Scott McAllister

No matter the heat, Peoria first responders like, from left, firefighter Scott McAllister, firefighter Rafael Rendon, engineer Billy Walp and Capt. Roy Noriega will “mask up.”  Walp holds a plaque honoring his 35 years with the Peoria Fire-Medical Department.

Multiple times every day, firefighters and paramedics in Peoria are exposed to patients who may have COVID-19—and others who have tested positive.

Yet the number of first responders who themselves test positive is strikingly low.

As president of the Professional Fire Fighters of Arizona, Bryan Jeffries represents 7,000 first responders. He estimates fewer than 300 of them have become sick and/or tested positive for COVID-19.

“That’s not bad,” he said.

He said the reason first responders are not getting sick can be summarized in three words: personal protective equipment.

“The PPE works,” he said. “This masks debate just blows my mind.”

In Peoria, the phrase “mask up” is heard with every first responder call—no matter the heat.

“The city of Peoria Fire-Medical Department takes pride in being ‘essential workers’ on the front lines and has always taken proper precautions in regards to PPE and responding to citizens,” said Mario Bravo, a department spokesman.

“We have taken additional precautions when responding to potential COVID-19 dispatched calls for service, such as limiting the initial contact to properly evaluate the situation, supplying PPE for patients and ensuring additional sanitization methods.”

Bravo noted that, when the pandemic first hit Peoria early in spring, group-care facilities were a “wild card.”

“Because all senior living/health care facilities are independently owned, we have no control over their procedures and protocols,” he said.

“We have been fortunate that very few members have had to be tested due to potential exposures and we are being dispatched on fewer COVID-19 calls.”

Strict adherence to safety policy is working in Peoria.

“Our members are monitored and adhere to all safety protocols and are safe and healthy,” Bravo said.

The Glendale Fire Department also is strict about using PPE, said Ashley Losch, a department spokeswoman.

“In terms of COVID cases, I think we are similar to most departments,” Losch said. “We saw a surge in cases at the same time that the state did, and we are slowing now.  

“I believe that we have put the proper type of PPE in place to protect our membership and good policies from the beginning, and that has helped keep our cases relatively low.”

She acknowledged the precarious situations firefighters/paramedics face.

“Certainly there is a risk every time we (treat) a patient that is COVID positive and our people are vulnerable to contracting it. Calculated risk is part of our job. Whether the call be for a fire, a rescue or a medical call, we are constantly evaluating risk and reacting accordingly.  This is just a new type of risk that we have had to navigate through,” Losch said.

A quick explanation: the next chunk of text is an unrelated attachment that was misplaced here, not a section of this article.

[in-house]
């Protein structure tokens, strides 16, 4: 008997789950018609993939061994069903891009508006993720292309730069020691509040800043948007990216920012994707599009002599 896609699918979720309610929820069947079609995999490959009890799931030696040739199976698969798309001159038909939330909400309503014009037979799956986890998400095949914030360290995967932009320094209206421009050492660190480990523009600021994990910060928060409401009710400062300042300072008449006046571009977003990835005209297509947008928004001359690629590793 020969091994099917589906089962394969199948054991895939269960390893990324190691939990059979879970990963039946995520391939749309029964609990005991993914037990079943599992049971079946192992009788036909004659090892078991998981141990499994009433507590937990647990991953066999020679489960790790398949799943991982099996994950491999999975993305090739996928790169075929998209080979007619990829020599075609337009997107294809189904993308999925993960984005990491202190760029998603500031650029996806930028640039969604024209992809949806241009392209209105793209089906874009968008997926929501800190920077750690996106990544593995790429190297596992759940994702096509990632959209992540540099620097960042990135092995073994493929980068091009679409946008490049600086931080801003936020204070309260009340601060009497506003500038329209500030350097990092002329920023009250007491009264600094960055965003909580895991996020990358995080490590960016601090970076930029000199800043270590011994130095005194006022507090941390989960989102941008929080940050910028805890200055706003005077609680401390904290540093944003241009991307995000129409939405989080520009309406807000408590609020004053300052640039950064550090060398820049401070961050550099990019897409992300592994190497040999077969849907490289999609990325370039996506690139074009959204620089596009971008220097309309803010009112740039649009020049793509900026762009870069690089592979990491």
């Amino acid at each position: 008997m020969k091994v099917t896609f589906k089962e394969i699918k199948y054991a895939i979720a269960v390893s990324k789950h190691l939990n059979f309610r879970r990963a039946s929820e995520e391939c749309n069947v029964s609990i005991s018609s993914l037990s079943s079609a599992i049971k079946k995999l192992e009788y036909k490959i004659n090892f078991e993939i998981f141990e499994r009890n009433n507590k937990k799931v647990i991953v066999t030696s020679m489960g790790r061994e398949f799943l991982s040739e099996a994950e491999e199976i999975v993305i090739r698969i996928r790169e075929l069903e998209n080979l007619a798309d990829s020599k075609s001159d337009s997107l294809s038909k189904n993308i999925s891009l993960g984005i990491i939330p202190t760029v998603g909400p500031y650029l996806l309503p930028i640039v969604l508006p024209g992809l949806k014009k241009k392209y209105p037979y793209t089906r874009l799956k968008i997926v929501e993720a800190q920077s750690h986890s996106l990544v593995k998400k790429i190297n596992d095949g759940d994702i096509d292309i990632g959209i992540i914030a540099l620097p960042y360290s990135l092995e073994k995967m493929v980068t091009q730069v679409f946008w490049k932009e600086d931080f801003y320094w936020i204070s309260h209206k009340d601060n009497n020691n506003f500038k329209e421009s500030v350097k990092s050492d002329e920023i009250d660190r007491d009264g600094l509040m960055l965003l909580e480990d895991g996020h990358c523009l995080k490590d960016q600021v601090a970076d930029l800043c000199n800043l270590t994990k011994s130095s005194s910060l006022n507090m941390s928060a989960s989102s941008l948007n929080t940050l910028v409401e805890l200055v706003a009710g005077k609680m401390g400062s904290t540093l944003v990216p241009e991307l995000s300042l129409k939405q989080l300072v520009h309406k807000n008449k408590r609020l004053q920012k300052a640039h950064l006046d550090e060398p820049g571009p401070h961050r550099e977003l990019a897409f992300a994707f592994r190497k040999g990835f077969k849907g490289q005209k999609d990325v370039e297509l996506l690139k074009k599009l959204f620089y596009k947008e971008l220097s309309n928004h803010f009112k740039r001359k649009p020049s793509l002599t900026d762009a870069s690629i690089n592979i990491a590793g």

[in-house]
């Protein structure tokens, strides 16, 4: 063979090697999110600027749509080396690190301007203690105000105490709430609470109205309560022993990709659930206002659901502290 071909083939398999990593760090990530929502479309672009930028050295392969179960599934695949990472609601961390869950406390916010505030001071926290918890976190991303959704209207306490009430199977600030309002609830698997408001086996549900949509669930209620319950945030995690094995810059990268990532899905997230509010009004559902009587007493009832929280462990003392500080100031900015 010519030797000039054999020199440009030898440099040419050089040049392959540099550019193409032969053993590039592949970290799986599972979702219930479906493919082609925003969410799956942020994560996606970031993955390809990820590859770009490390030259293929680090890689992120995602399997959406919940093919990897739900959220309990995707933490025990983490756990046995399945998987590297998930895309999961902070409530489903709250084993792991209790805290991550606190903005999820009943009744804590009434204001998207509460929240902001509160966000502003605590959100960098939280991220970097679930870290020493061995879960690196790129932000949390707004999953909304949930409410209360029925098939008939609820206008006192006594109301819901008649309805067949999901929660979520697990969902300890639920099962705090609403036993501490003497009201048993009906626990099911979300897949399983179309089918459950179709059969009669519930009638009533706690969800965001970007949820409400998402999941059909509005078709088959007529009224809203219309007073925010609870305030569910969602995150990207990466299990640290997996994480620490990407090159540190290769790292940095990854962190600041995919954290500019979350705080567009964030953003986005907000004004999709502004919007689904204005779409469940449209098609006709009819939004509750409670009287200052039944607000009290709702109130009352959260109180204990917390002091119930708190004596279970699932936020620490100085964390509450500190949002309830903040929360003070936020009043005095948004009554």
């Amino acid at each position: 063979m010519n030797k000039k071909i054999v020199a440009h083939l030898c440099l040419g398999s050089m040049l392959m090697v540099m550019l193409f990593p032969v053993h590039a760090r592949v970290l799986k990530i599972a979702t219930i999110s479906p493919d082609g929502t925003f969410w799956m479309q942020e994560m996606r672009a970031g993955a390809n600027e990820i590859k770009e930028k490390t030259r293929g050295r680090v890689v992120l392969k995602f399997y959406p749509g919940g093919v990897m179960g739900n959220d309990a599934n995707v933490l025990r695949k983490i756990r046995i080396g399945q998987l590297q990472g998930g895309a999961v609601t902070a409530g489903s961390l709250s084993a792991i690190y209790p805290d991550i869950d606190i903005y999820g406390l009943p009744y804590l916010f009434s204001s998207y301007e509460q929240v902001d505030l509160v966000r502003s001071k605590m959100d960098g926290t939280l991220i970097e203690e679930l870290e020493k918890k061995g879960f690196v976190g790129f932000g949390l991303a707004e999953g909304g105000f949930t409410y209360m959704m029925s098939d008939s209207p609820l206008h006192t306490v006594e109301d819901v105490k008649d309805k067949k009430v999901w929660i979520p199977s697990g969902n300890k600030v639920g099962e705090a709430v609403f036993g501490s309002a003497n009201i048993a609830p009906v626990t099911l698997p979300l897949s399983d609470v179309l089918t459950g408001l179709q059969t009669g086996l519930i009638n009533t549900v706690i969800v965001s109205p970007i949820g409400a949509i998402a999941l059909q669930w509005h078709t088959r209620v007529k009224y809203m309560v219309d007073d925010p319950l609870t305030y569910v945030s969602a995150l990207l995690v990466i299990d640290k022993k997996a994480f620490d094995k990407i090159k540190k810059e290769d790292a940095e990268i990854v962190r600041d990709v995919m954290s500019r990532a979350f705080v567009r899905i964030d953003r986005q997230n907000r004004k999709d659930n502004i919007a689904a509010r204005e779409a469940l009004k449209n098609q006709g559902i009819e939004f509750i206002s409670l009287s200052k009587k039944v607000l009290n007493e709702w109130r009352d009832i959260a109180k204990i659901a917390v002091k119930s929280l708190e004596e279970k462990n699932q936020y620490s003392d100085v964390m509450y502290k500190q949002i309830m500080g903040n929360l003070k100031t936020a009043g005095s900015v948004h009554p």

Firefighters battle heat

Despite frequently treating COVID-19 patients and transporting them to hospitals, Jeffries of the firefighters union said his membership “have had very few hospitalizations.

“Once we got past a shortage of PPE, we were able to secure a lot of PPE,” he said. “Our members have been exceptional about wearing the same stuff staff in hospitals do on calls—the shields, the masks, gowns, foot coverings.”

And, he added, the public has been cautious and respectful about emergency responders.

“We’ve had good experiences showing up at people’s homes who are wearing masks—or, when we come to the door, they’ll ask if we want them to put a mask on.”

His message to the public: Wear masks, it works—and firefighters are proving it.

“It is definitely not as comfortable to wear all the PPE when it’s hot out. But that comes with the job,” Jeffries said. “It’s definitely causing discomfort, but we have to do that. We can’t compromise our safety or our patients’ safety.”

The same goes in Peoria, where temperatures have been screaming above 110 for most of the last month.

“As firefighters, we regularly train in our turnout gear—an extra 60 pounds—for fire scenarios and we make no exceptions during the summer months, although we may start counting down the days until winter,” Bravo said.

“The key for all firefighters during the summer months is hydrate before you need it. The importance of hydration is so high, we start teaching this as soon as a firefighter starts the Fire Academy.”

The message of “hydrate, hydrate and hydrate some more” is one the fire department wishes the public would follow. 

“There is always an increase in calls for service when the temperatures start to rise,” Bravo said. “We try to educate the public about the risks of heat-related illnesses and prevention methods, in addition to water safety as people are staying home more and try to cool down in pools and lakes.”